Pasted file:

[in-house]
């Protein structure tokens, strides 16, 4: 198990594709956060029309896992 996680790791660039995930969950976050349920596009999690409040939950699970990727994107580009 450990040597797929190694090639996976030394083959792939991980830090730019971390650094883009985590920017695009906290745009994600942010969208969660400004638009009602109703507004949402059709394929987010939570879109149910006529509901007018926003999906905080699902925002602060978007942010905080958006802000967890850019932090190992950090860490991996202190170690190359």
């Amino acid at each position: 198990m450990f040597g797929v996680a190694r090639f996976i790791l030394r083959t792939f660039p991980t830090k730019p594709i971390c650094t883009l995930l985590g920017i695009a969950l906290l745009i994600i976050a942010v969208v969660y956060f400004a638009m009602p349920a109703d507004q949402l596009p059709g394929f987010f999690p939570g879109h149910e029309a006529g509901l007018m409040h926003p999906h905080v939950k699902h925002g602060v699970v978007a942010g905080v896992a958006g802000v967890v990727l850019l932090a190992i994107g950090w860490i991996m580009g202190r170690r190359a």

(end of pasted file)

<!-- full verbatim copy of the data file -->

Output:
[in-house]
């Protein structure tokens, strides 16, 4: 198990594709956060029309896992 996680790791660039995930969950976050349920596009999690409040939950699970990727994107580009 450990040597797929190694090639996976030394083959792939991980830090730019971390650094883009985590920017695009906290745009994600942010969208969660400004638009009602109703507004949402059709394929987010939570879109149910006529509901007018926003999906905080699902925002602060978007942010905080958006802000967890850019932090190992950090860490991996202190170690190359």
């Amino acid at each position: 198990m450990f040597g797929v996680a190694r090639f996976i790791l030394r083959t792939f660039p991980t830090k730019p594709i971390c650094t883009l995930l985590g920017i695009a969950l906290l745009i994600i976050a942010v969208v969660y956060f400004a638009m009602p349920a109703d507004q949402l596009p059709g394929f987010f999690p939570g879109h149910e029309a006529g509901l007018m409040h926003p999906h905080v939950k699902h925002g602060v699970v978007a942010g905080v896992a958006g802000v967890v990727l850019l932090a190992i994107g950090w860490i991996m580009g202190r170690r190359a």